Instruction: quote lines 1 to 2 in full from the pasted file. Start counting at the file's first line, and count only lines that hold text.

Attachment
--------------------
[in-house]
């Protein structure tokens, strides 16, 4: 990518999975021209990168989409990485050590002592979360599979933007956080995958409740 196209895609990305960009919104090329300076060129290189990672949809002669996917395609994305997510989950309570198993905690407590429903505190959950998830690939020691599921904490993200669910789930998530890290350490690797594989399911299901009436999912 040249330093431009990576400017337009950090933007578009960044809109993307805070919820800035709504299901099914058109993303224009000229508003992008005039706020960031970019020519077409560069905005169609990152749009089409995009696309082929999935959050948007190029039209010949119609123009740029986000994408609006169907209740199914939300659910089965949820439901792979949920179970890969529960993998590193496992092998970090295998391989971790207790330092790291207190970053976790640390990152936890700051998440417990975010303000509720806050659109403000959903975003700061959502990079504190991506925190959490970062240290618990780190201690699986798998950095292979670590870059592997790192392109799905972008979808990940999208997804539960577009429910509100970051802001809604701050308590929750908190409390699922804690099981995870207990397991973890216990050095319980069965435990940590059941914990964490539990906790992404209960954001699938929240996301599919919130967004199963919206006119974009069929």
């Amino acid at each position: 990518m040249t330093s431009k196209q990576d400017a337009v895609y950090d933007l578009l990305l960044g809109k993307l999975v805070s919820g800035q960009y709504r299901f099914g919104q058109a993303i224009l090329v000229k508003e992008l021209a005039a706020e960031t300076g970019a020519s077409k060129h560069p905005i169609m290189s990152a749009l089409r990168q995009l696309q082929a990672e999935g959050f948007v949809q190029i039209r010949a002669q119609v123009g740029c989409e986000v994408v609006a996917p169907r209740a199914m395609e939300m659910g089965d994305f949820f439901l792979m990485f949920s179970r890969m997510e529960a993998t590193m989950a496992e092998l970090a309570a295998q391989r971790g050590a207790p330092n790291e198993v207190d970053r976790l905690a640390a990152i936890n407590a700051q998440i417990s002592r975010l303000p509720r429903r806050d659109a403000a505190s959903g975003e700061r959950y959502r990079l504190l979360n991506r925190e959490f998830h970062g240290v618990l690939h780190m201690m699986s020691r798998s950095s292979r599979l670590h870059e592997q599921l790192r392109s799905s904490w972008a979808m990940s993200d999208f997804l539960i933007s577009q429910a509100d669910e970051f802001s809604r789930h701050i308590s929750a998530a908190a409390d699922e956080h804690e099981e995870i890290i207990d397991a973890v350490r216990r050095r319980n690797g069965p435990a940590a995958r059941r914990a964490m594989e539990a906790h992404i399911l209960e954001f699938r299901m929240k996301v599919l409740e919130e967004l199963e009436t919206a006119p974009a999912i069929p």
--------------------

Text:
[in-house]
């Protein structure tokens, strides 16, 4: 990518999975021209990168989409990485050590002592979360599979933007956080995958409740 196209895609990305960009919104090329300076060129290189990672949809002669996917395609994305997510989950309570198993905690407590429903505190959950998830690939020691599921904490993200669910789930998530890290350490690797594989399911299901009436999912 040249330093431009990576400017337009950090933007578009960044809109993307805070919820800035709504299901099914058109993303224009000229508003992008005039706020960031970019020519077409560069905005169609990152749009089409995009696309082929999935959050948007190029039209010949119609123009740029986000994408609006169907209740199914939300659910089965949820439901792979949920179970890969529960993998590193496992092998970090295998391989971790207790330092790291207190970053976790640390990152936890700051998440417990975010303000509720806050659109403000959903975003700061959502990079504190991506925190959490970062240290618990780190201690699986798998950095292979670590870059592997790192392109799905972008979808990940999208997804539960577009429910509100970051802001809604701050308590929750908190409390699922804690099981995870207990397991973890216990050095319980069965435990940590059941914990964490539990906790992404209960954001699938929240996301599919919130967004199963919206006119974009069929």